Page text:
11 Managed Portfolio Portfolio Actual Portfolio

12 Component Weight Return Return

13 Equity 0.75 6.5000% 4.8750%

14 Bonds 0.12 1.2500% 0.1500%

15 Cash 0.13 0.4800% 0.0624%

16

17 Return on Managed 5.0874%

18

19 Excess Return 1.1184%

20

21

22 Contribution of Asset Allocation

23 Actual Weight Benchmark Excess Market Performance

24 Market in Portfolio Weight Weight Return Contribution

25

26 Equity 0.75 0.6 0.15 5.8100% 0.8715%

27 Fixed Income 0.12 0.3 -0.18 1.4500% -0.2610%

28 Cash 0.13 0.1 0.03 0.4800% 0.0144%

29 Contribution of

30 Asset Allocation 0.6249%

margin; and (3) some anomalies in realized returns”such as the turn-of-the-year effects”

have been sufficiently persistent to suggest that managers who identified them, and acted on

them in a timely fashion, could have beaten the passive strategy over prolonged periods.

These observations are enough to convince us that there is a role for active portfolio man-

agement. Active management offers an inevitable lure, even if investors agree that security

markets are nearly efficient.

At the extreme, suppose capital markets are perfectly efficient, an easily accessible market

index portfolio is available, and this portfolio is the efficient risky portfolio. In this case, se-

curity selection would be futile. You would do best following a passive strategy of allocating

funds to a money market fund (the safe asset) and the market index portfolio. Under these sim-

plifying assumptions, the optimal investment strategy seems to require no effort or know-how.

But this is too hasty a conclusion. To allocate investment funds to the risk-free and risky

portfolios requires some analysis. You need to decide the fraction, y, to be invested in the risky

market portfolio, M, so you must know the reward-to-variability ratio

E(rM) rf

SM

M

700

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20 Performance Evaluation and Active Portfolio Management

where E(rM) rf is the risk premium on M, and M is the standard deviation of M. To make a

rational allocation of funds requires an estimate of M and E(rM), so even a passive investor

needs to do some forecasting.

Forecasting E(rM) and M is complicated further because security classes are affected

by different environment factors. Long-term bond returns, for example, are driven largely by

changes in the term structure of interest rates, while returns on equity depend also on changes

in the broader economic environment, including macroeconomic factors besides interest rates.

Once you begin considering how economic conditions influence separate sorts of investments,

you might as well use a sophisticated asset allocation program to determine the proper mix for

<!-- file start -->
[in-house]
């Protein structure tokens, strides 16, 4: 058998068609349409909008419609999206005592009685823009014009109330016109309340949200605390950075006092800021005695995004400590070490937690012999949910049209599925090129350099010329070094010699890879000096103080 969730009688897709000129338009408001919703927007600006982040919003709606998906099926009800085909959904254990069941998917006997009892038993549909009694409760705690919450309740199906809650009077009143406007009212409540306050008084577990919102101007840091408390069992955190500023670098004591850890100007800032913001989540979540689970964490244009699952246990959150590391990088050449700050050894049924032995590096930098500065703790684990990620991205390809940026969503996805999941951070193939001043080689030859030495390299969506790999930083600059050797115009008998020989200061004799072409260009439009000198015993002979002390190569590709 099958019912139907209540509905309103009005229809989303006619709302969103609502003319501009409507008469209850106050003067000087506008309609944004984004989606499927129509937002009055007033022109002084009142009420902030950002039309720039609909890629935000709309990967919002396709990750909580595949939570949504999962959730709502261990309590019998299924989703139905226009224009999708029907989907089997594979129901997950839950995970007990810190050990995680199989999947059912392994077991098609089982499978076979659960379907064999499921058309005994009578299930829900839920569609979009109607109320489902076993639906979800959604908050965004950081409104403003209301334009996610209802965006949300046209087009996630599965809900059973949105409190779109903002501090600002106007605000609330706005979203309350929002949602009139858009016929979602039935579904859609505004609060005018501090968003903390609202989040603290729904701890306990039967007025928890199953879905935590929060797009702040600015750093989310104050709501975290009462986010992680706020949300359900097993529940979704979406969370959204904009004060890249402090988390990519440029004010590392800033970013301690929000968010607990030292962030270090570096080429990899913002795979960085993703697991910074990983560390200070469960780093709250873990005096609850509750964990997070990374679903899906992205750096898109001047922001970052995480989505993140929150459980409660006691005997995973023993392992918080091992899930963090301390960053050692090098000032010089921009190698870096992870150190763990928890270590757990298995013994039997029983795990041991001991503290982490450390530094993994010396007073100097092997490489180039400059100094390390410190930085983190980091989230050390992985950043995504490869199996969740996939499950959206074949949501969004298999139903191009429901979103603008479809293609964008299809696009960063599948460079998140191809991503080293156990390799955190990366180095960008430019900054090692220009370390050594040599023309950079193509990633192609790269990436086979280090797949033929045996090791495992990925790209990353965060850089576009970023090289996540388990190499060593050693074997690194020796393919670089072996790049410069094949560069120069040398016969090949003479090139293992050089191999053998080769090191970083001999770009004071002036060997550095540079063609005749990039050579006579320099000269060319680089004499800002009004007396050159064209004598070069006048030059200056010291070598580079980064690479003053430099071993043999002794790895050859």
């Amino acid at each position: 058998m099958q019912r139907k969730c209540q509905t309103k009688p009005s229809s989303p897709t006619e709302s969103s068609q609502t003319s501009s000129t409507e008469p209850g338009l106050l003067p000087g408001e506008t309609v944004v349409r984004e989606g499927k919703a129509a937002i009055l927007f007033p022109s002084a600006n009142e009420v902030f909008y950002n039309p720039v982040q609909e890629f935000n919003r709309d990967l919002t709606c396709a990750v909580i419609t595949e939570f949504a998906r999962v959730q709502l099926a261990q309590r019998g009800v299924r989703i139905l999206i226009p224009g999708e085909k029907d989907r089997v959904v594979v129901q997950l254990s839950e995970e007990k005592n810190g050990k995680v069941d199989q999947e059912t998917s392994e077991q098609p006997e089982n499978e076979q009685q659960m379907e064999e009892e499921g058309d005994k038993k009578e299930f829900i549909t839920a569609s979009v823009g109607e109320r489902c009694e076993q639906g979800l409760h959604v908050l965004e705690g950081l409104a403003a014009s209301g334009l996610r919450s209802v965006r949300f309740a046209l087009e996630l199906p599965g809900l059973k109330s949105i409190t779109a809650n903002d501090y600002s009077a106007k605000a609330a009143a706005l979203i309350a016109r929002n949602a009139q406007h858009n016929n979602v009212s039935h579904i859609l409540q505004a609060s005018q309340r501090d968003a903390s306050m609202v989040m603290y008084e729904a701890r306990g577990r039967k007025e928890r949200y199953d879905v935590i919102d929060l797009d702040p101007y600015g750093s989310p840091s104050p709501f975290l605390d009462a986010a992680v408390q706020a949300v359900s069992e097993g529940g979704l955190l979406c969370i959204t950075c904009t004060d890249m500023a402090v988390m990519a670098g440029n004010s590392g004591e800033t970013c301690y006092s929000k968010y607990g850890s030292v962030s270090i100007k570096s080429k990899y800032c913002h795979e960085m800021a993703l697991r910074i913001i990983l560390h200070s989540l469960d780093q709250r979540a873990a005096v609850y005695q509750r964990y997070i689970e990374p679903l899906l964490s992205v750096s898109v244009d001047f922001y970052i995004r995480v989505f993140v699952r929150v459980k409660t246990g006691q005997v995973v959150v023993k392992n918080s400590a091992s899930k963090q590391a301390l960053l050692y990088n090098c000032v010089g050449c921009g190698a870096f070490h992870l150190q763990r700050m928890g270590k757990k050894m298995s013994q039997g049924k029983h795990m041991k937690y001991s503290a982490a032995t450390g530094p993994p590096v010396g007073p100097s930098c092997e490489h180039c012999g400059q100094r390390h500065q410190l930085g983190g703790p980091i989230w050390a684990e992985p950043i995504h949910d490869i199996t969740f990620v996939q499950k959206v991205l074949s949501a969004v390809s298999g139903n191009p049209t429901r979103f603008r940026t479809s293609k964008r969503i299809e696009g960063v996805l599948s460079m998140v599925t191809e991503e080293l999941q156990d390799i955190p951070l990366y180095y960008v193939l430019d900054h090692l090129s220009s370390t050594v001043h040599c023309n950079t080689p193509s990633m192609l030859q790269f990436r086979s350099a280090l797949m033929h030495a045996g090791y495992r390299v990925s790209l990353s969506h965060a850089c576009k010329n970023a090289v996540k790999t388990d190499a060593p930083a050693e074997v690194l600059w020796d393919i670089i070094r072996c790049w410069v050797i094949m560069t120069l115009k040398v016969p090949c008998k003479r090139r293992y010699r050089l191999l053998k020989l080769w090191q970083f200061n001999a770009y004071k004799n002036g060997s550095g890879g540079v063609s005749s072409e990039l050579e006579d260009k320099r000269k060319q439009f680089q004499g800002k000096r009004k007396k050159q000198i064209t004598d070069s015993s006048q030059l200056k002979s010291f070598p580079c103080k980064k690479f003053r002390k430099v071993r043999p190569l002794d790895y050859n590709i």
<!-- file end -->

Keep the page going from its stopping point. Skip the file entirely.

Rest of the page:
the portfolio. It is easy to see how investors get lured away from a purely passive strategy.

Even the definition of a “pure” passive strategy is not very clear-cut, as simple strategies

involving only the market index portfolio and risk-free assets now seem to call for market

analysis. Our strict definition of a pure passive strategy is one that invests only in index funds

and weights those funds by fixed proportions that do not change in response to market condi-

tions: a portfolio strategy that always places 60% in a stock market index fund, 30% in a bond

index fund, and 10% in a money market fund, regardless of expectations.

Active management is attractive because the potential profit is enormous, even though

competition among managers is bound to drive market prices to near-efficient levels. For

prices to remain efficient to some degree, decent profits to diligent analysts must be the rule

rather than the exception, although large profits may be difficult to earn. Absence of profits

would drive people out of the investment management industry, resulting in prices moving

away from informationally efficient levels.

Objectives of Active Portfolios

What does an investor expect from a professional portfolio manager, and how do these ex-

pectations affect the manager™s response? If all clients were risk neutral (indifferent to risk),

the answer would be straightforward: The investment manager should construct a portfolio

with the highest possible expected rate of return, and the manager should then be judged by

the realized average rate of return.

When the client is risk averse, the answer is more difficult. Lacking standards to proceed

by, the manager would have to consult with each client before making any portfolio decision

in order to ascertain that the prospective reward (average return) matched the client™s attitude

toward risk. Massive, continuous client input would be needed, and the economic value of

professional management would be questionable.

Fortunately, the theory of mean-variance efficiency allows us to separate the “product deci-

sion,” which is how to construct a mean-variance efficient risky portfolio, from the “con-

sumption decision,” which describes the investor™s allocation of funds between the efficient

risky portfolio and the safe asset. You have learned already that construction of the optimal

risky portfolio is purely a technical problem and that there is a single optimal risky portfolio

appropriate for all investors. Investors differ only in how they apportion investment between

that risky portfolio and the safe asset.

The mean-variance theory also speaks to performance in offering a criterion for judging

managers on their choice of risky portfolios. In Chapter 6, we established that the optimal

risky portfolio is the one that maximizes the reward-to-variability ratio, that is, the expected

excess return divided by the standard deviation. A manager who maximizes this ratio will sat-

isfy all clients regardless of risk aversion.

Clients can evaluate managers using statistical methods to draw inferences from realized

rates of return about prospective, or ex ante, reward-to-variability ratios. The Sharpe measure,

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or the equivalent M 2, is now a widely accepted way to track performance of professionally

managed portfolios:

E(rP) rf

SP

P

The most able manager will be the one who consistently obtains the highest Sharpe meas-

ure, implying that the manager has real forecasting ability. A client™s judgment of a manager™s